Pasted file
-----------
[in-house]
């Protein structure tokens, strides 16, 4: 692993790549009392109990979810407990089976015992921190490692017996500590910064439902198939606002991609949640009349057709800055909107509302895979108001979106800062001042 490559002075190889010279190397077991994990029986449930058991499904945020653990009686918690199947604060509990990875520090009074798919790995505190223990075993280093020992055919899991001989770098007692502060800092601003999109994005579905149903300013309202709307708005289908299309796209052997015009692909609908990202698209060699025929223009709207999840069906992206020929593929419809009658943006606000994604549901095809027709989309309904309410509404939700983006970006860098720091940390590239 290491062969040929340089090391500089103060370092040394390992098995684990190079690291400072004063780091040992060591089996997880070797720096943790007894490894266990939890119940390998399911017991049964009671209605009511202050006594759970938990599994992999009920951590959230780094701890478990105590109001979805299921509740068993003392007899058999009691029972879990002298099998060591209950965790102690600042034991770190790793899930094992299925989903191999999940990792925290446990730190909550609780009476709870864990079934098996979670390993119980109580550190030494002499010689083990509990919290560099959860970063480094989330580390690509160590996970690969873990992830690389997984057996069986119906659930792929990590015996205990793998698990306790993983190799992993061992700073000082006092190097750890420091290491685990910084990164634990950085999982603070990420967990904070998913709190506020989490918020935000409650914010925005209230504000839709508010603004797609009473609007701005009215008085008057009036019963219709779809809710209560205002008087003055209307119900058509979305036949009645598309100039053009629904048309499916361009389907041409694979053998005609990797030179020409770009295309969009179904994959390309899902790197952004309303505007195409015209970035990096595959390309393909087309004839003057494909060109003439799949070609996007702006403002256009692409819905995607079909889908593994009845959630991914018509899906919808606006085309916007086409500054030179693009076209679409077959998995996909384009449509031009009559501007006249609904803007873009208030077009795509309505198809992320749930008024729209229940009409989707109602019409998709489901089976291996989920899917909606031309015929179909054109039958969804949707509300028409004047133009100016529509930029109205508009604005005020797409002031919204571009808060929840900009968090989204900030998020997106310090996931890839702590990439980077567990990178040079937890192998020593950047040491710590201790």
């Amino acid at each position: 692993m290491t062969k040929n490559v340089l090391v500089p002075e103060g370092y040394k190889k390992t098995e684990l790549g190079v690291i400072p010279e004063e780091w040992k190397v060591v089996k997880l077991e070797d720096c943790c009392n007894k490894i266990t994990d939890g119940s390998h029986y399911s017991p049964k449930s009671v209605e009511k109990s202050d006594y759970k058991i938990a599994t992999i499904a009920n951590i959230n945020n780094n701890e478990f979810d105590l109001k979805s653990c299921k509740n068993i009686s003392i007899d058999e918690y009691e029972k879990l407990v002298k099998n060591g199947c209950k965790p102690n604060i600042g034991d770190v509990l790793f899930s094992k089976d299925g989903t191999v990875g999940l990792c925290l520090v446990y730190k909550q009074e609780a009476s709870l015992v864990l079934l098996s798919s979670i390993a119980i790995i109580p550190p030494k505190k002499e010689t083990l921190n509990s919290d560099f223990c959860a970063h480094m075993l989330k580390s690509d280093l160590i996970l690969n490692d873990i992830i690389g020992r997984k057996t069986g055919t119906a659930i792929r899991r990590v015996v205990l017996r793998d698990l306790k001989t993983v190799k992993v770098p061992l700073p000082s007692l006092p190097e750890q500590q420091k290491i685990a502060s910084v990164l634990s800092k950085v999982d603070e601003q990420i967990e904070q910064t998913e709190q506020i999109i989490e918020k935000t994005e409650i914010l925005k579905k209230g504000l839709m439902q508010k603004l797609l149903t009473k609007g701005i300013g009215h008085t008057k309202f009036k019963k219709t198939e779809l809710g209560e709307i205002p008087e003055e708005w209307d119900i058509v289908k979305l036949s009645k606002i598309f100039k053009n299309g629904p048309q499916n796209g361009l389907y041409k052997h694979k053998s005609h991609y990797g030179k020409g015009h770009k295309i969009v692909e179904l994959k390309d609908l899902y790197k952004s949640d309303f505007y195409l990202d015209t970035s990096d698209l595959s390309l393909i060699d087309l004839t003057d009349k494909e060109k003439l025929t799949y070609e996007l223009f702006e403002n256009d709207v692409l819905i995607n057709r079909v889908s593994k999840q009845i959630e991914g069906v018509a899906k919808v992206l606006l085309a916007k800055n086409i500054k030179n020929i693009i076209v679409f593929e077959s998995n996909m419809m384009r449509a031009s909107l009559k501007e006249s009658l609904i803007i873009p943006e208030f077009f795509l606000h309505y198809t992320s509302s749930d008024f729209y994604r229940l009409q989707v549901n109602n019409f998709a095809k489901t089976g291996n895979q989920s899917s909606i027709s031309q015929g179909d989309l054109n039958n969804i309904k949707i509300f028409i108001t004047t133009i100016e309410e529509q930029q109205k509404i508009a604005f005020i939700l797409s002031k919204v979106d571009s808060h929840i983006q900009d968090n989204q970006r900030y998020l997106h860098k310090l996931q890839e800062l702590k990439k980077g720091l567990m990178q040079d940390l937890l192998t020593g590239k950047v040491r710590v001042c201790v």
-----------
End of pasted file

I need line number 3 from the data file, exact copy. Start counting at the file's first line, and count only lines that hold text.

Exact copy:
């Amino acid at each position: 692993m290491t062969k040929n490559v340089l090391v500089p002075e103060g370092y040394k190889k390992t098995e684990l790549g190079v690291i400072p010279e004063e780091w040992k190397v060591v089996k997880l077991e070797d720096c943790c009392n007894k490894i266990t994990d939890g119940s390998h029986y399911s017991p049964k449930s009671v209605e009511k109990s202050d006594y759970k058991i938990a599994t992999i499904a009920n951590i959230n945020n780094n701890e478990f979810d105590l109001k979805s653990c299921k509740n068993i009686s003392i007899d058999e918690y009691e029972k879990l407990v002298k099998n060591g199947c209950k965790p102690n604060i600042g034991d770190v509990l790793f899930s094992k089976d299925g989903t191999v990875g999940l990792c925290l520090v446990y730190k909550q009074e609780a009476s709870l015992v864990l079934l098996s798919s979670i390993a119980i790995i109580p550190p030494k505190k002499e010689t083990l921190n509990s919290d560099f223990c959860a970063h480094m075993l989330k580390s690509d280093l160590i996970l690969n490692d873990i992830i690389g020992r997984k057996t069986g055919t119906a659930i792929r899991r990590v015996v205990l017996r793998d698990l306790k001989t993983v190799k992993v770098p061992l700073p000082s007692l006092p190097e750890q500590q420091k290491i685990a502060s910084v990164l634990s800092k950085v999982d603070e601003q990420i967990e904070q910064t998913e709190q506020i999109i989490e918020k935000t994005e409650i914010l925005k579905k209230g504000l839709m439902q508010k603004l797609l149903t009473k609007g701005i300013g009215h008085t008057k309202f009036k019963k219709t198939e779809l809710g209560e709307i205002p008087e003055e708005w209307d119900i058509v289908k979305l036949s009645k606002i598309f100039k053009n299309g629904p048309q499916n796209g361009l389907y041409k052997h694979k053998s005609h991609y990797g030179k020409g015009h770009k295309i969009v692909e179904l994959k390309d609908l899902y790197k952004s949640d309303f505007y195409l990202d015209t970035s990096d698209l595959s390309l393909i060699d087309l004839t003057d009349k494909e060109k003439l025929t799949y070609e996007l223009f702006e403002n256009d709207v692409l819905i995607n057709r079909v889908s593994k999840q009845i959630e991914g069906v018509a899906k919808v992206l606006l085309a916007k800055n086409i500054k030179n020929i693009i076209v679409f593929e077959s998995n996909m419809m384009r449509a031009s909107l009559k501007e006249s009658l609904i803007i873009p943006e208030f077009f795509l606000h309505y198809t992320s509302s749930d008024f729209y994604r229940l009409q989707v549901n109602n019409f998709a095809k489901t089976g291996n895979q989920s899917s909606i027709s031309q015929g179909d989309l054109n039958n969804i309904k949707i509300f028409i108001t004047t133009i100016e309410e529509q930029q109205k509404i508009a604005f005020i939700l797409s002031k919204v979106d571009s808060h929840i983006q900009d968090n989204q970006r900030y998020l997106h860098k310090l996931q890839e800062l702590k990439k980077g720091l567990m990178q040079d940390l937890l192998t020593g590239k950047v040491r710590v001042c201790v």